The winter and poor spring was difficult for bees and I found that colonies - particularly nucs - were smaller than I would expect in other years. As an example, one nuc had a patch of brood about 4" across on one frame - so it only just
got through winter. In March I inspected a few colonies - when it was too cold to do so - and found they had no pollen - so brooding had stopped.
I have had lots of enquiries from beekeepers who lost their colonies over this past winter. I suspect that recorded winter losses will be high so as The Drone says, you should not beat yourself up about your losses.
Last year I was asked to go to a colony with very few bees and a queen. I picked out the queen and popped her in a colony that was able to support brood and she laid all season; indicating that the few bees she was with were just not able to rear brood with her....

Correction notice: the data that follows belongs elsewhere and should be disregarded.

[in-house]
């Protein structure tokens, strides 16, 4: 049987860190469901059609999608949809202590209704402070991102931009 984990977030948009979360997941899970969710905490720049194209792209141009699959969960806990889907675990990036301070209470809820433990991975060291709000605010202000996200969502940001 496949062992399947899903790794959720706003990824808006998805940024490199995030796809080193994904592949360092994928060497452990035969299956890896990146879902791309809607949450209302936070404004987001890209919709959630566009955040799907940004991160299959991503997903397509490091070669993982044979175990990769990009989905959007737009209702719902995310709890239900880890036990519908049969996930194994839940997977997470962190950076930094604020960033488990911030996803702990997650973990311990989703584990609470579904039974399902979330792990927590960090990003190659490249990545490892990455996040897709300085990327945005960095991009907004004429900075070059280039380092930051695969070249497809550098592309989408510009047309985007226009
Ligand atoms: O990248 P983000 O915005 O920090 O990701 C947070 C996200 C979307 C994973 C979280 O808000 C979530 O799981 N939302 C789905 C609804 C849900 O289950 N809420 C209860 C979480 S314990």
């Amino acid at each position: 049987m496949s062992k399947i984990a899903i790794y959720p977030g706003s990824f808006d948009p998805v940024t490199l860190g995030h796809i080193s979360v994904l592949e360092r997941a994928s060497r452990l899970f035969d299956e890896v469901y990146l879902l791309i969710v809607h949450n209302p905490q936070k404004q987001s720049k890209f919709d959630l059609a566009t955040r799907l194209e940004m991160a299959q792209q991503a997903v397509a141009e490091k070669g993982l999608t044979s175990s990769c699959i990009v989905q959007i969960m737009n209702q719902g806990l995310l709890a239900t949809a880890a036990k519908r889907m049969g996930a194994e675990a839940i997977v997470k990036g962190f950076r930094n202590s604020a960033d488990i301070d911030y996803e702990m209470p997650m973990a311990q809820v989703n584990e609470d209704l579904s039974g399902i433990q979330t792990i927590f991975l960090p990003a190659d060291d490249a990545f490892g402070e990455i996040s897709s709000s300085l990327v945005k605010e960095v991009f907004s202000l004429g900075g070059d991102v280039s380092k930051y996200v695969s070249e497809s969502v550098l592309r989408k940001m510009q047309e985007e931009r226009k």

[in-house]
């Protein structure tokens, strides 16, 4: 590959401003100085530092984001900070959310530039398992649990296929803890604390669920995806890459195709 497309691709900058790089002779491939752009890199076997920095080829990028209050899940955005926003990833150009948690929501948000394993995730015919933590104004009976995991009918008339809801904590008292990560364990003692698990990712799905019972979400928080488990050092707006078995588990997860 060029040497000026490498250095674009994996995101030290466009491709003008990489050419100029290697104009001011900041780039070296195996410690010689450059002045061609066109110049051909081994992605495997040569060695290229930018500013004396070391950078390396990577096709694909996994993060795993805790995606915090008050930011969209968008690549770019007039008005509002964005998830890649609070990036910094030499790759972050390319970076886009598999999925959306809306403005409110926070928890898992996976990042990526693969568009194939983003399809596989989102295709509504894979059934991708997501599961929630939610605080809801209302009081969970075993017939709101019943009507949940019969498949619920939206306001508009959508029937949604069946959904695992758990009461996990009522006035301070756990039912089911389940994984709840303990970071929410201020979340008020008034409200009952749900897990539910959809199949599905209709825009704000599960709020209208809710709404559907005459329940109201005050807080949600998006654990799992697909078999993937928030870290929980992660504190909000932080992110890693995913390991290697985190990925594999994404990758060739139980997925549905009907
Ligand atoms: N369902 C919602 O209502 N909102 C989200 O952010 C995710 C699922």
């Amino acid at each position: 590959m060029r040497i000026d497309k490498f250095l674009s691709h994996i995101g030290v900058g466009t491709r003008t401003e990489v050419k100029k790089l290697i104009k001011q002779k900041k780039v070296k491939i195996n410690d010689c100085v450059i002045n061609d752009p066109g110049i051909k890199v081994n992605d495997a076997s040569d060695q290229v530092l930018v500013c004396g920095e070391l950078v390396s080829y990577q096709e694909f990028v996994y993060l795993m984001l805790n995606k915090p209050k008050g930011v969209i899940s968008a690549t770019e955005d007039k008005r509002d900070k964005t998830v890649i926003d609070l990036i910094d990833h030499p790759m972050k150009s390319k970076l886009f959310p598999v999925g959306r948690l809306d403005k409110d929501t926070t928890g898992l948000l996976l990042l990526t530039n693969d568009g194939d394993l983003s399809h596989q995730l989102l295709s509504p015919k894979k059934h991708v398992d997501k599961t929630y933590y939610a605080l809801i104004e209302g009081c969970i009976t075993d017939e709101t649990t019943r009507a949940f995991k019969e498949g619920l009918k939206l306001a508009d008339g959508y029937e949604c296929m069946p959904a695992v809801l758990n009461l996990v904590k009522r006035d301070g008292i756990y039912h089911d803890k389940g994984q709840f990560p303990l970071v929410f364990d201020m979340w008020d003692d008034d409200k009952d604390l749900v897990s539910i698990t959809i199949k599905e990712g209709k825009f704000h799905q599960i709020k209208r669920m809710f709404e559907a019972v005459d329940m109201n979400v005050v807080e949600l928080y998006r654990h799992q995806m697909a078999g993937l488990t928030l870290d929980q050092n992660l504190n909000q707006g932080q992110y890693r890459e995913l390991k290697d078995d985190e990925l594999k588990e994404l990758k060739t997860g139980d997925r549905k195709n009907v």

I suspect your few hundred bees is not enough to keep the brood warm for any queen that you think is OK. Combining colonies with one queen is usually an option, although a laying worker colony should not be combined.
Putting weak colonies into a small nuc is also an option as the bees then have a small space to heat and can have a chance of rearing brood. However you have a few old bees remaining and I am not sure whether it's worth continuing on with them. We are well into May - if your two colonies are close together you could move them until they are a few feet apart and then combine them with the best queen you think you have and put them in a small nuc if you have one and see what happens. There is little to lose.
Note Spring dwindle can happen due to nosema. One type leaves little tell-tale signs. The other results in dysentry which you might see on the frames or outside of the hive(s).